By Hottinger Investment Management
November saw global equity markets bounce back after the global correction seen in October, suggesting that in many regions the negative sentiment was felt to be overdone. Emerging markets benefitted after having registered year lows in October gaining 4.06% over the month despite a flattish US dollar but assisted by a 21% fall in the price of oil to $59 and policies to stimulate the flagging Chinese economy. From a developed market perspective the bounce largely benefitted the US S&P500 (+1.79%) and Japan’s Nikkei 225 (+1.96%) but largely missed Europe and the UK.
The Chinese have been trying to stimulate their economy by cutting reserve ratios for small and large banks after earlier efforts to tighten monetary conditions and de-lever banks’ balance sheets hit industrial companies and state-owned enterprises hard. Chinese factory growth has stalled, with the index for manufacturing purchasing managers falling to 50.0; the index for Chinese manufacturers’ import orders also shrank, from 47.6 to 47.1.
This matters for Europe because over the last few years the continent in general and manufacturing countries such as Germany, Switzerland and Italy in particular, have relied upon export growth which is largely driven by China not the US, and easy money from the ECB in order to make up for weak domestic demand. At the end of the year, that stimulus from the ECB will come to an end, with Governor Mario Draghi committing only to roll over maturing bonds. With Eurozone growth falling significantly since the summer and headline inflation heading down along with the oil price, any indication that the ECB will follow the Federal Reserve in 2019 in tightening policy could harm Europe at a time when external demand is weakening and compensatory fiscal policy action is made difficult by the EU’s intergovernmental rules. The second estimate of Q3 GDP growth was lower than expected due to a persisting slowdown in vehicle production and slowing industrial production in Germany. European PMI’s for November were also disappointing and on-going political uncertainty will no doubt dampen corporate activity.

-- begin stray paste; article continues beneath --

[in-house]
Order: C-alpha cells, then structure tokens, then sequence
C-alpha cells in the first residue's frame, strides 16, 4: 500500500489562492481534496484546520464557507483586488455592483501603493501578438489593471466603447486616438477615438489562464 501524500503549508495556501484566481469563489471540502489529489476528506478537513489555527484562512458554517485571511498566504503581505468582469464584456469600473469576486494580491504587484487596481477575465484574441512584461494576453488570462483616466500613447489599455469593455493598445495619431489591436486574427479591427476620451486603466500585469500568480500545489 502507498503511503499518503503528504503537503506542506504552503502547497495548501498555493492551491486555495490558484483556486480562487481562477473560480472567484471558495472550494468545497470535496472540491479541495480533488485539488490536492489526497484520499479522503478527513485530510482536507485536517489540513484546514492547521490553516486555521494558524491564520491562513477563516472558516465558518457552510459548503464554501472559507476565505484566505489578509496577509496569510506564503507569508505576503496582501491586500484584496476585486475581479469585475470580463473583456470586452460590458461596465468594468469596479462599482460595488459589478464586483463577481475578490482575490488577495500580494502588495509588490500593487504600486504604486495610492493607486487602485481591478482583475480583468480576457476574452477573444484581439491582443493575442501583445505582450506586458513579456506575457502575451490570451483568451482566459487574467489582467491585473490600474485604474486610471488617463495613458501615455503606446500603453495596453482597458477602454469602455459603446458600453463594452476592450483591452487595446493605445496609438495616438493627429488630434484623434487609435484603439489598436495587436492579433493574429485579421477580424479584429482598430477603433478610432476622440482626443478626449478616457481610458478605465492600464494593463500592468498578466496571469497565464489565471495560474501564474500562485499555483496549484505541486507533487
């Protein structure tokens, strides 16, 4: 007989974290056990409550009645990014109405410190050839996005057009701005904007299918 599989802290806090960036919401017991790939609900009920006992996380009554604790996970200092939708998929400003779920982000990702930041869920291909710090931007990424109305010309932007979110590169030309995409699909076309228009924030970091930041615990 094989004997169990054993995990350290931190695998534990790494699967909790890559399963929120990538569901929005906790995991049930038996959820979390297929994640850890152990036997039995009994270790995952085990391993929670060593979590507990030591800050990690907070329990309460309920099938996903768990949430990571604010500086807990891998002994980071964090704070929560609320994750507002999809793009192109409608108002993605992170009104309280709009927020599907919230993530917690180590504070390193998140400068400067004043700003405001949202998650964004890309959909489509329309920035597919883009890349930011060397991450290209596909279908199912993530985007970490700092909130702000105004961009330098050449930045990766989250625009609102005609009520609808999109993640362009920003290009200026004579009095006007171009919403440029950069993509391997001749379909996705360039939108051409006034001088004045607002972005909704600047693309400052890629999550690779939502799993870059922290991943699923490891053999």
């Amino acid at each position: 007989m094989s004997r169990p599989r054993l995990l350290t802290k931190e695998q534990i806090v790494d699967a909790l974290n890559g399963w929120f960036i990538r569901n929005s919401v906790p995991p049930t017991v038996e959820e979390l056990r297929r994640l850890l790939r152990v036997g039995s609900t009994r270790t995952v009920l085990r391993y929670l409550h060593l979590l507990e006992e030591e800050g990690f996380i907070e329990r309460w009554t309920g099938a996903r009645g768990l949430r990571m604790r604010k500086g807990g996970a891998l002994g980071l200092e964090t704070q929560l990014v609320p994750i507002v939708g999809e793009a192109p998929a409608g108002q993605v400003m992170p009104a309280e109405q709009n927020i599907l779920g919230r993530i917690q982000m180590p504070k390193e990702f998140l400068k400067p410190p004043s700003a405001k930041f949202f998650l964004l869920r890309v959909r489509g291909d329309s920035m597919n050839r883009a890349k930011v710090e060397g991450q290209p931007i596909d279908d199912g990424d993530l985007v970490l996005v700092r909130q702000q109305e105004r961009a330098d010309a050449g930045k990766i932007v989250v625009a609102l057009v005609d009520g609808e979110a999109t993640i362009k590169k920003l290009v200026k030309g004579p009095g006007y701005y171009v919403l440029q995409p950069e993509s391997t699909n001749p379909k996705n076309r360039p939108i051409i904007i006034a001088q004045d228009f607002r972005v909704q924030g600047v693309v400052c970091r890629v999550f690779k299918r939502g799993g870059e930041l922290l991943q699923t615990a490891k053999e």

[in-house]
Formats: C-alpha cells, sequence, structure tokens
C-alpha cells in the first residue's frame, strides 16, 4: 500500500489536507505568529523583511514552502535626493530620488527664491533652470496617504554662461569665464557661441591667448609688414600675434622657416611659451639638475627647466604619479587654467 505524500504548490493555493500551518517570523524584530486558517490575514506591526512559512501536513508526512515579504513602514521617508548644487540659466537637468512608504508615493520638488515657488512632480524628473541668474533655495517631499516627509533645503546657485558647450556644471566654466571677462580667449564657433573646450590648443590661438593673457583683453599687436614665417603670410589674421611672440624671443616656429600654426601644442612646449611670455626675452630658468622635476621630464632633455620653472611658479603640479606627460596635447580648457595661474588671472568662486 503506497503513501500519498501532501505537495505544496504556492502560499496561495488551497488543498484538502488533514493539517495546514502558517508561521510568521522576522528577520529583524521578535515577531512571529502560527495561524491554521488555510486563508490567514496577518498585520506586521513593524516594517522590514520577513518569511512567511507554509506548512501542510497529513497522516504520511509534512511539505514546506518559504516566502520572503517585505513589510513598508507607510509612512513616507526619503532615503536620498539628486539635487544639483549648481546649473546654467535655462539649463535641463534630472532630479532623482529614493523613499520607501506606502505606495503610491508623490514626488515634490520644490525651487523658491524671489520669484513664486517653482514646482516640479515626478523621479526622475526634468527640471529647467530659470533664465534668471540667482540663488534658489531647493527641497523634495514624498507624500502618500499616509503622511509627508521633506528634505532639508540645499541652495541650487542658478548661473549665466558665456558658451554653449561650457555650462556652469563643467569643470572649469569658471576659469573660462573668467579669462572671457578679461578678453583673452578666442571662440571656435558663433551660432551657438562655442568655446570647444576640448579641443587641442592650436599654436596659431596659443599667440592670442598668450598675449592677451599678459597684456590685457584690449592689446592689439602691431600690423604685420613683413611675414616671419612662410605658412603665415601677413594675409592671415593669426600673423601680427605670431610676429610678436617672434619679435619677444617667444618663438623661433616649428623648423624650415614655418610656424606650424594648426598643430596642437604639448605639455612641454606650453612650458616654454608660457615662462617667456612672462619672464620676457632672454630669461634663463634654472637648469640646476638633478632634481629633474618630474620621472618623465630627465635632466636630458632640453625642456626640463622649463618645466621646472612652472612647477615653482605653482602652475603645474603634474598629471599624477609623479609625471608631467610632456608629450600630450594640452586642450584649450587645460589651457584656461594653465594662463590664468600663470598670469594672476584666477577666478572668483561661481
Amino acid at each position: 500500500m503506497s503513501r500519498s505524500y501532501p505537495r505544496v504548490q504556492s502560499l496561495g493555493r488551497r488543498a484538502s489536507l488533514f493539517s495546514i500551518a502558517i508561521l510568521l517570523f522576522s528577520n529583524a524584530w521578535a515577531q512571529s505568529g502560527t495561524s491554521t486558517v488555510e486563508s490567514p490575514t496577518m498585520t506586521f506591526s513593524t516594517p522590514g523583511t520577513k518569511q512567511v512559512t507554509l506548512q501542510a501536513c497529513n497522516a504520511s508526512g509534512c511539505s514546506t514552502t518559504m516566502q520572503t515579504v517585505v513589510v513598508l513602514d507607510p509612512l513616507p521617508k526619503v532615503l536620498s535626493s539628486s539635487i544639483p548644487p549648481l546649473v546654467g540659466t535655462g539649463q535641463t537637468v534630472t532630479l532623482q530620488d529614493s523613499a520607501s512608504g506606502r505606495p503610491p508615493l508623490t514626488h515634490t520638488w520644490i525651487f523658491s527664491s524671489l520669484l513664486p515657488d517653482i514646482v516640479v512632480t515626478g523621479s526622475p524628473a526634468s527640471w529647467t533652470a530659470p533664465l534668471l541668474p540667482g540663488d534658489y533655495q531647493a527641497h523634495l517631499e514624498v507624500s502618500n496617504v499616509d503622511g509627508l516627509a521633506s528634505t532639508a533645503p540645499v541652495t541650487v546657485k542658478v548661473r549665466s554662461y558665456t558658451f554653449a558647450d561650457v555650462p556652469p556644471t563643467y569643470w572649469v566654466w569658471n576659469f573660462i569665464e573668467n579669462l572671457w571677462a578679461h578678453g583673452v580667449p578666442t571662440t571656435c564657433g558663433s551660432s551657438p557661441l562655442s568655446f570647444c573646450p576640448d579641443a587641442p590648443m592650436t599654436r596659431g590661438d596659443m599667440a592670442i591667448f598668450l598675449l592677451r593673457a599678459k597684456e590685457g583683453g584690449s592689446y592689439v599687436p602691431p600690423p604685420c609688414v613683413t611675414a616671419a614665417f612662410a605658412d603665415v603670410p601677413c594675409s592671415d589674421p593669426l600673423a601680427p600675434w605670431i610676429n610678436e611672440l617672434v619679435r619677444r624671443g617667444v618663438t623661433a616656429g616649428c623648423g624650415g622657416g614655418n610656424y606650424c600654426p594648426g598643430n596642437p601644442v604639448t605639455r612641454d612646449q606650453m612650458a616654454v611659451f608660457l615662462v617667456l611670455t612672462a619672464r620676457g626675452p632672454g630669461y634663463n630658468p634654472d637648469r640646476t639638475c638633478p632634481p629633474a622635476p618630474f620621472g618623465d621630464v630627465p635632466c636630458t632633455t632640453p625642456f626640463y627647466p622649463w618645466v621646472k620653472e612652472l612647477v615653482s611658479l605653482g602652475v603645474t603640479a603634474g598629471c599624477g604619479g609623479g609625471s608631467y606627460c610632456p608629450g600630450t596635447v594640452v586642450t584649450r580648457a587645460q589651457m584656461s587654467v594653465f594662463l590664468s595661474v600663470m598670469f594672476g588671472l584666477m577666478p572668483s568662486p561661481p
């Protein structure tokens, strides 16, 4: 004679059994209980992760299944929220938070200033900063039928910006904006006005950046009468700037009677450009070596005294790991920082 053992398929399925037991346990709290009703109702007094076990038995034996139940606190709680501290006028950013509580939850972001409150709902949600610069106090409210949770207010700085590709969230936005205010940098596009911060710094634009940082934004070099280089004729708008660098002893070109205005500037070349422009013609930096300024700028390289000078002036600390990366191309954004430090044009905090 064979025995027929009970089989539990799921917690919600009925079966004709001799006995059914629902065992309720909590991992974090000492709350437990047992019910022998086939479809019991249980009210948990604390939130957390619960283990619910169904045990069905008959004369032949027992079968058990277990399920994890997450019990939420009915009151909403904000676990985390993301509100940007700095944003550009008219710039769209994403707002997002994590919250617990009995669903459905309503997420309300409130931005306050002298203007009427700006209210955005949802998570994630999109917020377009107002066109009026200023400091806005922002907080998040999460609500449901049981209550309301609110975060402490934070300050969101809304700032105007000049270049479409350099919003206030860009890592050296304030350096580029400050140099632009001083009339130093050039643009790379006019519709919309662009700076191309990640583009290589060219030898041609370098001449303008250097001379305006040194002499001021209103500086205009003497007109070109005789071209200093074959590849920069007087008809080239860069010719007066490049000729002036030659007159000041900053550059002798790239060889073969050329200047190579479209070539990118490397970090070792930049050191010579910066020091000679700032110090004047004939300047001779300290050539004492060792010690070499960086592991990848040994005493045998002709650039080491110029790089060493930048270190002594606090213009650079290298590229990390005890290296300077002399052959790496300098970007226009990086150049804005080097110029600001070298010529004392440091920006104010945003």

Fed Chair Powell upset markets in October with his directness but the November meeting proved largely uneventful. There exists an 80% probability in markets for a US December rate hike but the expectation for further hikes next year has receded again after Powell’s speech at the Economic Club in New York spoke of rates being “just below” the neutral level. However, we are worried that markets may still be too sanguine; the Federal Reserve’s own models of inflationary pressures indicate that those pressures are still increasing and interestingly, the spread between US Libor 3M and Euribor 3M has approached 300 basis points. The last times US interest rates became this detached from European rates were before the Dot Com crash and the financial crisis. The effects of higher rates on the US consumer typically suppress US import demand, which by its nature has a knock-on effect on other countries.
We still believe UK markets are unloved and have been discounted since the Brexit referendum. UK economic expectations are still wholly conditional on the type of Brexit agreed by parliament. Although unemployment rose slightly to 4.1% in September wage growth is slowly picking up while headline inflation is steady at 2.4% yoy. We note that the single biggest driver of UK economic growth since the Great Recession has been population expansion driven by increases in net migration, the risks to the British economy as a result of a chaotic no deal Brexit are not just trade frictions but also negative net migration both as a result of political choice and due to the active choice of persons responding to the new economic climate. The FTSE All-share and FTSE 100 indices both fell 2.04% in November indicating that there was no real outperformance by different size companies which may be due to the fact that sterling only declined 0.36% or that the whole market is reacting to the political news flow.
We believe the more defensive approach continued during the month of November remains the right course of action as market volatility; price discovery and the uncertain economic outlook create a more uncomfortable environment for capital preservation. The relatively solid fundamentals being reported today are being undermined by fears of corporate earnings slowdown in the future and there is little doubt that the geopolitical environment that includes Brexit, China-US trade tensions, Italian budgetary issues and Middle Eastern tensions are leaving investor risk appetite subdued.
Our investment strategy committee, which consists of seasoned strategists and investment managers, meets regularly to review asset allocation, geographical spread, sector preferences and key global market drivers and our economist produces research and views on global economies which complement this process.
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